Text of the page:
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Reviews » Theatrical Reviews » Spring Breakers
Spring Breakers
Other // R // March 15, 2013
Review by Jeff Nelson | posted March 14, 2013 | E-mail the Author
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In 2013, spring break remains to be a time for college students to escape reality and go wild. In fact, the event seems to become more insane each year. Writer/director Harmony Korine is no stranger to filming adolescent destruction and corruption. His work is incredibly divisive between audiences, and Spring Breakers is no exception. Korine explores the trends of drug abuse, alcoholism, violence, and finding oneself in a much more exaggerated sense. Despite the heavy subject matter, the narrative simply sets the stage and allows the visuals to arrange the plot and its chronology as desired. Some audiences might be offset by the feature's thin plot and trashy ongoings, but just realize that you're watching a Harmony Korine picture and he loves making the viewers feel uncomfortable whenever the opportunity shows itself. This is an art house film through and through, which will leave you loving or hating it by the time the credits are rolling. Regardless of which side you land on, Spring Breakers evokes the feelings it desires quite well.

Faith (Selena Gomez), Brit (Ashley Benson), Candy (Vanessa Hudgens), and Cotty (Rachel Korine) are four college girls who want to escape reality. They're bored with school and its repetitive routines, so they've been saving up to take a trip to Florida for spring break. After realizing that they don't have enough money, three of the girls rob a local chicken restaurant. With a large sum of money in their pockets, they leave for a week of hardcore partying. The four girls find themselves locked up in jail for drugs, but find themselves bailed out by a drug and arms dealer, named Alien (James Franco). While he seems charming enough to them, he has underlying motives to convince them to do some of his dirty work.

Despite the long-lasting friendship that has lasted between these four girls, they're all heading to Florida for entirely different reasons. Faith wishes to see a different part of the world, but ultimately wants to find herself in this chaotic partying. The three other girls are willing to do whatever it takes to continue having a great time. The film begins by setting up Faith's character before the group goes to Florida, but the picture soon descends into a sea of nude women, often bathing in alcohol. The script takes numerous small breaks throughout the picture for montage sequences, but it eventually finds its way back to the girls. The most genuine of the conversations to be had throughout the movie actually occurs in a swimming pool between Faith a couple of her friends. She speaks about her fondness of being around so many people, and that she's finally starting to discover who she is as a human being. Faith's friends may laugh, but it's an authentic speech that makes us connect with her character. Don't get too comfortable seeing any of the roles in this fashion, because that's all you're going to get. The story takes a turn that puts these wild young women in a situation that will change their lives forever.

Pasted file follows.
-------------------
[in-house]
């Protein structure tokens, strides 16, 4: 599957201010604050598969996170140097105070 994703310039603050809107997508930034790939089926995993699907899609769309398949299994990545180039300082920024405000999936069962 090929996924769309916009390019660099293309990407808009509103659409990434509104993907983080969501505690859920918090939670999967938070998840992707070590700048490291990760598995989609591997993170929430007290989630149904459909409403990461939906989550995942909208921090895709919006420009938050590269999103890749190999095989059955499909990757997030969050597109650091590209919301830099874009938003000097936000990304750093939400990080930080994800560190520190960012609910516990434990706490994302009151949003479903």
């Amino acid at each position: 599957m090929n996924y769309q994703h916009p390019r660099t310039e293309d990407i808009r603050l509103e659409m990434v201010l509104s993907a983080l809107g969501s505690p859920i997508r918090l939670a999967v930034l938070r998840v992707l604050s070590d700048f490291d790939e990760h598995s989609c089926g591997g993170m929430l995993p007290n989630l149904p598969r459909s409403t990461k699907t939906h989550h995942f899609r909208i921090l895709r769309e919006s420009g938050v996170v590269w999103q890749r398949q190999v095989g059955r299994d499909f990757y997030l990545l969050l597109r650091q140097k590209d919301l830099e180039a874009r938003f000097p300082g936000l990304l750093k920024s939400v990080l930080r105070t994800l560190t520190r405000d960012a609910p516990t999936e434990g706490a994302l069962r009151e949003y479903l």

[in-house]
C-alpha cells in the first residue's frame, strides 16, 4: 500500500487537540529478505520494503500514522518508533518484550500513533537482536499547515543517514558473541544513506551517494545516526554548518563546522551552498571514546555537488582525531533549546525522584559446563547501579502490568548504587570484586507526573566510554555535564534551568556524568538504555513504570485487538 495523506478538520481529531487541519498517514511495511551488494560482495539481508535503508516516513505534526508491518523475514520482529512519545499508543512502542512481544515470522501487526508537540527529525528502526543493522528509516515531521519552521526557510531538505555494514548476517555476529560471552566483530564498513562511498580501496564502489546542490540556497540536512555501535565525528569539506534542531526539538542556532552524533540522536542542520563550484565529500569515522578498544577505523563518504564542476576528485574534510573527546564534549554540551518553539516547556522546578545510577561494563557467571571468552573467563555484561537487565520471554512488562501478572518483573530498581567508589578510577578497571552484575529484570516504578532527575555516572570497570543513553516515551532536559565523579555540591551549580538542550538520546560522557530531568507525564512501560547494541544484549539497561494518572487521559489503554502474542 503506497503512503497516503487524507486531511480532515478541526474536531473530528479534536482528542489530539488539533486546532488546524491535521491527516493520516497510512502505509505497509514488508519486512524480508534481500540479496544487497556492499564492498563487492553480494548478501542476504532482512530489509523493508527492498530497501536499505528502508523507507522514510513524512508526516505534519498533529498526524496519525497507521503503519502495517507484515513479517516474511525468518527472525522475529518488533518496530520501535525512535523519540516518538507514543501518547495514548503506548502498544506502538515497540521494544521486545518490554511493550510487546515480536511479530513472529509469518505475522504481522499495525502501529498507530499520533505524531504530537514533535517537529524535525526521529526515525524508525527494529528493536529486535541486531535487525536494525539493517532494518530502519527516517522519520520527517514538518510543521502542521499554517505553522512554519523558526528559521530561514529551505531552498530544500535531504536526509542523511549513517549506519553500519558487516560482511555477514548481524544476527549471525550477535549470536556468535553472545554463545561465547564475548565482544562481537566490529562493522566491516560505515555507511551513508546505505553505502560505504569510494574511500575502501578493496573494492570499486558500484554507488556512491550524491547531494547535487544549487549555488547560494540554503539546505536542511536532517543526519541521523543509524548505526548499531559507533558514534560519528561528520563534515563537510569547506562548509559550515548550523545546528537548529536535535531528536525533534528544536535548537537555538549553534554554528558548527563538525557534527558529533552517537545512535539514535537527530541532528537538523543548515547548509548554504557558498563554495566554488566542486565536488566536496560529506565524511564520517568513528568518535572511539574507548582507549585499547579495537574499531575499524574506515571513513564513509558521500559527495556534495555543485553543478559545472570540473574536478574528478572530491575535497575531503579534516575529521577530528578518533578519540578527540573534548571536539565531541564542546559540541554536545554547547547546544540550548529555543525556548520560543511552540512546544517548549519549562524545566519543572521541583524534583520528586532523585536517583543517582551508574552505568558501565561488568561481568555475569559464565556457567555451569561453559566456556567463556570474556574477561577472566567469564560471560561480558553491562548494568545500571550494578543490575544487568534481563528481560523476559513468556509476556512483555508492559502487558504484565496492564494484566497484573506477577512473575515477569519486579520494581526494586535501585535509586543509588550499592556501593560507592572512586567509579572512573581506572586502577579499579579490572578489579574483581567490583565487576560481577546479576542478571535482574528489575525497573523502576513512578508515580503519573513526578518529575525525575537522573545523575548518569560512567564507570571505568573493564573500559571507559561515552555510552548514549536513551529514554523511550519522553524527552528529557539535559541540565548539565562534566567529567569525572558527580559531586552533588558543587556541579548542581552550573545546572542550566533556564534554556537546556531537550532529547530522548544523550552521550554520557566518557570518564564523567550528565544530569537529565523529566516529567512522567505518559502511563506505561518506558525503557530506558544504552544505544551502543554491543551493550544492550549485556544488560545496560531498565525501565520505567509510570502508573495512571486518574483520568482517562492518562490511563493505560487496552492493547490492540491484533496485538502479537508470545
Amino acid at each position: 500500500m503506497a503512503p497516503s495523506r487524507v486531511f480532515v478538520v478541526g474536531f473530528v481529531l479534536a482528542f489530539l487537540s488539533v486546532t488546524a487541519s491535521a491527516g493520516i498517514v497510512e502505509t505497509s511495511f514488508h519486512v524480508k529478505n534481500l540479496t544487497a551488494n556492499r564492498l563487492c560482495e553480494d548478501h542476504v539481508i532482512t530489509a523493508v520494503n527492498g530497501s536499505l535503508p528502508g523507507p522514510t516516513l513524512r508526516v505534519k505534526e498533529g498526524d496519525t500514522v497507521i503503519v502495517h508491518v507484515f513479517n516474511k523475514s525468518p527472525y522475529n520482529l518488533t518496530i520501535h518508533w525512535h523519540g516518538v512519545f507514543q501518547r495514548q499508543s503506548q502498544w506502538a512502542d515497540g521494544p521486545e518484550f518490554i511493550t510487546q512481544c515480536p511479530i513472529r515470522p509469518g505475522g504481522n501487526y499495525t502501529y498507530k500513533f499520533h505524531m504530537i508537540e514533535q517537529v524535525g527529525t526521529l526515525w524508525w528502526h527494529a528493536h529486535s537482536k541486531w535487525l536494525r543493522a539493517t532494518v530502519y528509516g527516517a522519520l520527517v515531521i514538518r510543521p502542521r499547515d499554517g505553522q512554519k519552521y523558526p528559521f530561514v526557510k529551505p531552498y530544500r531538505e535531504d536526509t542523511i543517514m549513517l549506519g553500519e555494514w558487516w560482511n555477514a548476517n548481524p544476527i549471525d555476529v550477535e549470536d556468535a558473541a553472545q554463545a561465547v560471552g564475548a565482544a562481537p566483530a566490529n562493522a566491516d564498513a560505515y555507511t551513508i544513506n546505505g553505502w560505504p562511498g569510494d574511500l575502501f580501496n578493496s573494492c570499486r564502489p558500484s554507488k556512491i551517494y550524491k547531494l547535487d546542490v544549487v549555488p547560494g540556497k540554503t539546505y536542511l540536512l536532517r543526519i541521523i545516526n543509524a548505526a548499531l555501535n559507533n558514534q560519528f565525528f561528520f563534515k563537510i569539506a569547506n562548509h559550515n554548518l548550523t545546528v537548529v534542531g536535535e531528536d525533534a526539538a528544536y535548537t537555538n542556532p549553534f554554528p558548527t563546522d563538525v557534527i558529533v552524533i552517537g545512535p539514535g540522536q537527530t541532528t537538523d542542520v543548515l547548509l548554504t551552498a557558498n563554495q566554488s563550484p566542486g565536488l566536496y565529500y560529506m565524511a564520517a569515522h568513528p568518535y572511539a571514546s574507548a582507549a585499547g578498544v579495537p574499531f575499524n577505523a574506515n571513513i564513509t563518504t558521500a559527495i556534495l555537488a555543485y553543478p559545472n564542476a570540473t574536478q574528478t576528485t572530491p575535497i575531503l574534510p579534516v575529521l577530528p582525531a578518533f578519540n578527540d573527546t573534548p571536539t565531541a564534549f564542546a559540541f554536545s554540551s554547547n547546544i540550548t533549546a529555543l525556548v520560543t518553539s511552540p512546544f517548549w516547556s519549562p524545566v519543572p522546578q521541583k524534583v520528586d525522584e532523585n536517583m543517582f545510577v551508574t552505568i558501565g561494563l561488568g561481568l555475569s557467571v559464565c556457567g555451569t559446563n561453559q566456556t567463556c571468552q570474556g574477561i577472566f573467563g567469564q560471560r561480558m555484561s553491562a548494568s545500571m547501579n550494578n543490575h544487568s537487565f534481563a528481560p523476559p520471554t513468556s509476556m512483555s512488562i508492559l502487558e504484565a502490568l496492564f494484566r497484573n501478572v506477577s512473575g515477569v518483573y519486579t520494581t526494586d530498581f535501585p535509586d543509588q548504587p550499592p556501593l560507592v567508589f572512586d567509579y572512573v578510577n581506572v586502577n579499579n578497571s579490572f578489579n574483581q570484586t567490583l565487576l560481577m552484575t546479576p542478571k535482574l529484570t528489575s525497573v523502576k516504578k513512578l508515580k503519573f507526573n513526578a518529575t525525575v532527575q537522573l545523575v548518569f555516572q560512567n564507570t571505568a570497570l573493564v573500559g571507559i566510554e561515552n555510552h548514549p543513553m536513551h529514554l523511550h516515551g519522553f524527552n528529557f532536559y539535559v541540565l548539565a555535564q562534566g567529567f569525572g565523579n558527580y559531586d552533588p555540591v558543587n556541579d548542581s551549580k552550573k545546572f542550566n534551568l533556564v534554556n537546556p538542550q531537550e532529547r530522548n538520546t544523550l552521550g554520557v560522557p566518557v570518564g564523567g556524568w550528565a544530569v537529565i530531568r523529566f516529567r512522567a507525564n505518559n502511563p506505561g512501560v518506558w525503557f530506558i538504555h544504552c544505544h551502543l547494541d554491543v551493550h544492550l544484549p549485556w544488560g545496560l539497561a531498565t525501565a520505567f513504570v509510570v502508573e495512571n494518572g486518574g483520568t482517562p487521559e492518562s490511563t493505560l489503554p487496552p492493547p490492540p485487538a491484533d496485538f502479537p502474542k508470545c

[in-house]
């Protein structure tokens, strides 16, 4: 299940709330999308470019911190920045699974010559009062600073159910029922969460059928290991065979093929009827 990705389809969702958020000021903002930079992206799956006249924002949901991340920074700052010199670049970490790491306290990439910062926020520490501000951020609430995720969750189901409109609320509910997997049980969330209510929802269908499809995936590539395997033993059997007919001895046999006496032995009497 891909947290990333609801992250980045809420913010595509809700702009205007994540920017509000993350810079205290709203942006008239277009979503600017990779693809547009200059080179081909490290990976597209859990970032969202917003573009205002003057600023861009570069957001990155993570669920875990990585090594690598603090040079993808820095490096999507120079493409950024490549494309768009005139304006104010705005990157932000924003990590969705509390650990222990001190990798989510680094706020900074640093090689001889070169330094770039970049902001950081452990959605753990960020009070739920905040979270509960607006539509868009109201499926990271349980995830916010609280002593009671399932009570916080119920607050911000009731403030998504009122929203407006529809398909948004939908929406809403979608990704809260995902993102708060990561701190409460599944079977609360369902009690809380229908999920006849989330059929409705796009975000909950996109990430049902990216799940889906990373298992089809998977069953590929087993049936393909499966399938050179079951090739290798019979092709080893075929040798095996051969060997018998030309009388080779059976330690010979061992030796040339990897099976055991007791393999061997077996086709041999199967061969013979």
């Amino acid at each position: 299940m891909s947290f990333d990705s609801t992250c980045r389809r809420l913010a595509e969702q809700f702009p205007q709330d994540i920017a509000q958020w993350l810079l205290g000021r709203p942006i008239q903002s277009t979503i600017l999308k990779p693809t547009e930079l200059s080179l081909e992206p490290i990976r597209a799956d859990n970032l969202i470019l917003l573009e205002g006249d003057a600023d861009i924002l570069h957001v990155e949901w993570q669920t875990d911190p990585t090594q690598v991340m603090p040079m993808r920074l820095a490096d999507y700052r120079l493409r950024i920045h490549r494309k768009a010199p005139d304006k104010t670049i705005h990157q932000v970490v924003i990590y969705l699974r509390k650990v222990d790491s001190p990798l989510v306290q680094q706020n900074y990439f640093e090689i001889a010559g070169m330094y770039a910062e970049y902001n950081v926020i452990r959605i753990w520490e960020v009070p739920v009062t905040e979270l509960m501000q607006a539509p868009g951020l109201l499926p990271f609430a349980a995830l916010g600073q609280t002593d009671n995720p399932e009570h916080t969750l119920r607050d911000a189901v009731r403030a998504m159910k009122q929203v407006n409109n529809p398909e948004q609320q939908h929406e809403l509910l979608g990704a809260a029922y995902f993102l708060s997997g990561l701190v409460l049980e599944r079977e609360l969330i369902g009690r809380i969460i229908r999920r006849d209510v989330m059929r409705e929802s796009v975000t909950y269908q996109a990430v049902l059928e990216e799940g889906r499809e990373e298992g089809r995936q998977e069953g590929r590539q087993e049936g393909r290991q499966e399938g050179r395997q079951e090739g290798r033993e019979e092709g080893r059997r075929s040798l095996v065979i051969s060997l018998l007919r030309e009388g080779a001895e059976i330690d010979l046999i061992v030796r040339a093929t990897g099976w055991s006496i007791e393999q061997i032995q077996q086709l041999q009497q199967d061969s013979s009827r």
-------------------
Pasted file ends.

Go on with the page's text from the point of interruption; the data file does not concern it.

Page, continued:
While audiences might connect to Faith in that one instance, you'll find yourself miles away from the rest of the girls. Unfortunately, none of them have much of a personality. They might as well just be a trio of anonymous people found in the party crowd. We never learn anything about them, other than their names. Perhaps Korine intentionally made them empty characters for symbolic purposes, but audiences won't view it that way. Whether you're around the same age as these girls or not, you'll find it incredibly difficult to connect with them. However, as they continue to descend into madness, you're still somehow interested in what develops. Writer/director Korine most certainly deserves points for somehow managing to keep us invested and entertained, while still conveying an uncomfortable tone throughout. Spring Breakers isn't always serious, as it holds comedic elements, which create a nice contrast with the dark and dirty material. This is primarily expressed through Alien's dialogue. This character loves to play Scarface on repeat and enjoys showing off his money and possessions, which is a satirical element that works quite nicely.